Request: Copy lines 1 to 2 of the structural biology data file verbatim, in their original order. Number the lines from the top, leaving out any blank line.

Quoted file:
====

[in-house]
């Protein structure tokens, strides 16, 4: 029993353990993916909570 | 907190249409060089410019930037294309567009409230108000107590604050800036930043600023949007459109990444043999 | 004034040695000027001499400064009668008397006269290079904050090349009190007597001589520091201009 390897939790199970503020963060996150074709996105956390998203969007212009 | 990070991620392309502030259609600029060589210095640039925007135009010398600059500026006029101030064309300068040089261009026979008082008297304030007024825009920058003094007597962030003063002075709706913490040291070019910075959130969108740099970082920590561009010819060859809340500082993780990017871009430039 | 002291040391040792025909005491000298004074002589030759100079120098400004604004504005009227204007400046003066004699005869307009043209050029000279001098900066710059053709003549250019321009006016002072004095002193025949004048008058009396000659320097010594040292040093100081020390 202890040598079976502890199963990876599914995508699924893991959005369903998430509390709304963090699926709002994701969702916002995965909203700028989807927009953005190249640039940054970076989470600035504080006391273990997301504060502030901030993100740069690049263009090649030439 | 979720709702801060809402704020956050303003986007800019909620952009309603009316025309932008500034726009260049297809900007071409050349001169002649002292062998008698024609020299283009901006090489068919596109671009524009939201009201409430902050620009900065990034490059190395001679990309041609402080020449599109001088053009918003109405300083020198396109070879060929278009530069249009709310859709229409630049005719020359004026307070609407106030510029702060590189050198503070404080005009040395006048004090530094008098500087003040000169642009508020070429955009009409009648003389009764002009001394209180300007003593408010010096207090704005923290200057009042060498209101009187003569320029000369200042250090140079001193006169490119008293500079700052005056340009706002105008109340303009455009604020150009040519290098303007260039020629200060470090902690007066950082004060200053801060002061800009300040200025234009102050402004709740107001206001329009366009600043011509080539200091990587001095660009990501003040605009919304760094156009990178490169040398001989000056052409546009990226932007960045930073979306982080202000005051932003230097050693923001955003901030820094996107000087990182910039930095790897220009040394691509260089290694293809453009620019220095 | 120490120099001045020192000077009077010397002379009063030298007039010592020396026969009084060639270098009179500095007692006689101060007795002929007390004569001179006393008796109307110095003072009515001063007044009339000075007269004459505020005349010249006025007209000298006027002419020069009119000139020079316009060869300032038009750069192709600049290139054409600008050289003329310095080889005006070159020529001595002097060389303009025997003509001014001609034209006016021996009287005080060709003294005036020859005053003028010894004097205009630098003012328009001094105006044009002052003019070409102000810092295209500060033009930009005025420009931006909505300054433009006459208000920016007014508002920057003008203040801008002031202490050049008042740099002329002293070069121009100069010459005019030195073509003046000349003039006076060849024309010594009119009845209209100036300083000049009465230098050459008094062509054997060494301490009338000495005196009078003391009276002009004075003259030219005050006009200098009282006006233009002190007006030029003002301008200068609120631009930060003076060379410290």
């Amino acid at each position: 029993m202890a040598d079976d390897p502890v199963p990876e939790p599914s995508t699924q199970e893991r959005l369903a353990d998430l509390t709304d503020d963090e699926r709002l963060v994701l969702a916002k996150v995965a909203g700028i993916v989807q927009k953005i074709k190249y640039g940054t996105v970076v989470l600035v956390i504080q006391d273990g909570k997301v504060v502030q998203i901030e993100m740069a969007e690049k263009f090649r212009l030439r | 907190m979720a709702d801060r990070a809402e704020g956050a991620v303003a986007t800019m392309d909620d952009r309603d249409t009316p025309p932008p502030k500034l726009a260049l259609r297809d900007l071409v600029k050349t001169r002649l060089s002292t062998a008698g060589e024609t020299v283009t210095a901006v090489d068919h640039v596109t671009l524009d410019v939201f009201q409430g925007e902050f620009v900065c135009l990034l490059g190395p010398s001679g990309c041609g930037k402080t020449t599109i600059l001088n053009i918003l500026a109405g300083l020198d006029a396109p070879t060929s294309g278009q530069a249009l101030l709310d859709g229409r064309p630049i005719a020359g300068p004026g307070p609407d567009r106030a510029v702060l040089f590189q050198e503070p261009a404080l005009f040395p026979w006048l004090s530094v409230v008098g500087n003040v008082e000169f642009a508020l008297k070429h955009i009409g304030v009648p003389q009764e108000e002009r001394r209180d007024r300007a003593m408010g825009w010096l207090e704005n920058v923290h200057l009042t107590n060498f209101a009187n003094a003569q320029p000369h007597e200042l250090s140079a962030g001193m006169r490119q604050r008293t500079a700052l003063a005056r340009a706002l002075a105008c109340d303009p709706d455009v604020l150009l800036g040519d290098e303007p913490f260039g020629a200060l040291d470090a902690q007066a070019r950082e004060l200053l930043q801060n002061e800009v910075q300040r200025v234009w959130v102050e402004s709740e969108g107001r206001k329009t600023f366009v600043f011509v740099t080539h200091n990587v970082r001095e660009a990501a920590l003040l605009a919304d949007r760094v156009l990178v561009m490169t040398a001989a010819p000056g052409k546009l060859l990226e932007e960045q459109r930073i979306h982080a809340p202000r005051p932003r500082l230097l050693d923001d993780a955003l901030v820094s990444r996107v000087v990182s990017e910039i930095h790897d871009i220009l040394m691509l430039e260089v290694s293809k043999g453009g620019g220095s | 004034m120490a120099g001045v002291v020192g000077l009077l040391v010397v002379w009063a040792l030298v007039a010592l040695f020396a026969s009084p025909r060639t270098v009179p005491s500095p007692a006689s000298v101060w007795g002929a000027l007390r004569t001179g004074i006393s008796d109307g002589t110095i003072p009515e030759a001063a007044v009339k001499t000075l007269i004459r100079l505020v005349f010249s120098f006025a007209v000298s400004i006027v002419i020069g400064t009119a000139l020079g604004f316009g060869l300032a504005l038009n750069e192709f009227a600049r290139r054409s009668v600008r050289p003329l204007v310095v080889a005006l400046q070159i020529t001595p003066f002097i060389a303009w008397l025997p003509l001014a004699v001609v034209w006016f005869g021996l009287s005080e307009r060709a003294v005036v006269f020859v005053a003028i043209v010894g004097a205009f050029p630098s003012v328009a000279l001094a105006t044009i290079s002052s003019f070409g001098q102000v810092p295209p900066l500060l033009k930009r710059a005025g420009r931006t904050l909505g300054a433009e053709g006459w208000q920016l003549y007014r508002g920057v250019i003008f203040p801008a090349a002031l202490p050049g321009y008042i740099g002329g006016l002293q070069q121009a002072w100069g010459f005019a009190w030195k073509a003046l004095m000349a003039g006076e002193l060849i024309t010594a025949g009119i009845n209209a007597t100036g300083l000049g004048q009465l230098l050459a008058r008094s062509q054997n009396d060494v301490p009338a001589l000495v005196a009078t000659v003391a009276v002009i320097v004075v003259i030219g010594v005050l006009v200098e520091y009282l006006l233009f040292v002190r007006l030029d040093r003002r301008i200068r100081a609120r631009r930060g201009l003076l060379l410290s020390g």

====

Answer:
[in-house]
């Protein structure tokens, strides 16, 4: 029993353990993916909570 | 907190249409060089410019930037294309567009409230108000107590604050800036930043600023949007459109990444043999 | 004034040695000027001499400064009668008397006269290079904050090349009190007597001589520091201009 390897939790199970503020963060996150074709996105956390998203969007212009 | 990070991620392309502030259609600029060589210095640039925007135009010398600059500026006029101030064309300068040089261009026979008082008297304030007024825009920058003094007597962030003063002075709706913490040291070019910075959130969108740099970082920590561009010819060859809340500082993780990017871009430039 | 002291040391040792025909005491000298004074002589030759100079120098400004604004504005009227204007400046003066004699005869307009043209050029000279001098900066710059053709003549250019321009006016002072004095002193025949004048008058009396000659320097010594040292040093100081020390 202890040598079976502890199963990876599914995508699924893991959005369903998430509390709304963090699926709002994701969702916002995965909203700028989807927009953005190249640039940054970076989470600035504080006391273990997301504060502030901030993100740069690049263009090649030439 | 979720709702801060809402704020956050303003986007800019909620952009309603009316025309932008500034726009260049297809900007071409050349001169002649002292062998008698024609020299283009901006090489068919596109671009524009939201009201409430902050620009900065990034490059190395001679990309041609402080020449599109001088053009918003109405300083020198396109070879060929278009530069249009709310859709229409630049005719020359004026307070609407106030510029702060590189050198503070404080005009040395006048004090530094008098500087003040000169642009508020070429955009009409009648003389009764002009001394209180300007003593408010010096207090704005923290200057009042060498209101009187003569320029000369200042250090140079001193006169490119008293500079700052005056340009706002105008109340303009455009604020150009040519290098303007260039020629200060470090902690007066950082004060200053801060002061800009300040200025234009102050402004709740107001206001329009366009600043011509080539200091990587001095660009990501003040605009919304760094156009990178490169040398001989000056052409546009990226932007960045930073979306982080202000005051932003230097050693923001955003901030820094996107000087990182910039930095790897220009040394691509260089290694293809453009620019220095 | 120490120099001045020192000077009077010397002379009063030298007039010592020396026969009084060639270098009179500095007692006689101060007795002929007390004569001179006393008796109307110095003072009515001063007044009339000075007269004459505020005349010249006025007209000298006027002419020069009119000139020079316009060869300032038009750069192709600049290139054409600008050289003329310095080889005006070159020529001595002097060389303009025997003509001014001609034209006016021996009287005080060709003294005036020859005053003028010894004097205009630098003012328009001094105006044009002052003019070409102000810092295209500060033009930009005025420009931006909505300054433009006459208000920016007014508002920057003008203040801008002031202490050049008042740099002329002293070069121009100069010459005019030195073509003046000349003039006076060849024309010594009119009845209209100036300083000049009465230098050459008094062509054997060494301490009338000495005196009078003391009276002009004075003259030219005050006009200098009282006006233009002190007006030029003002301008200068609120631009930060003076060379410290």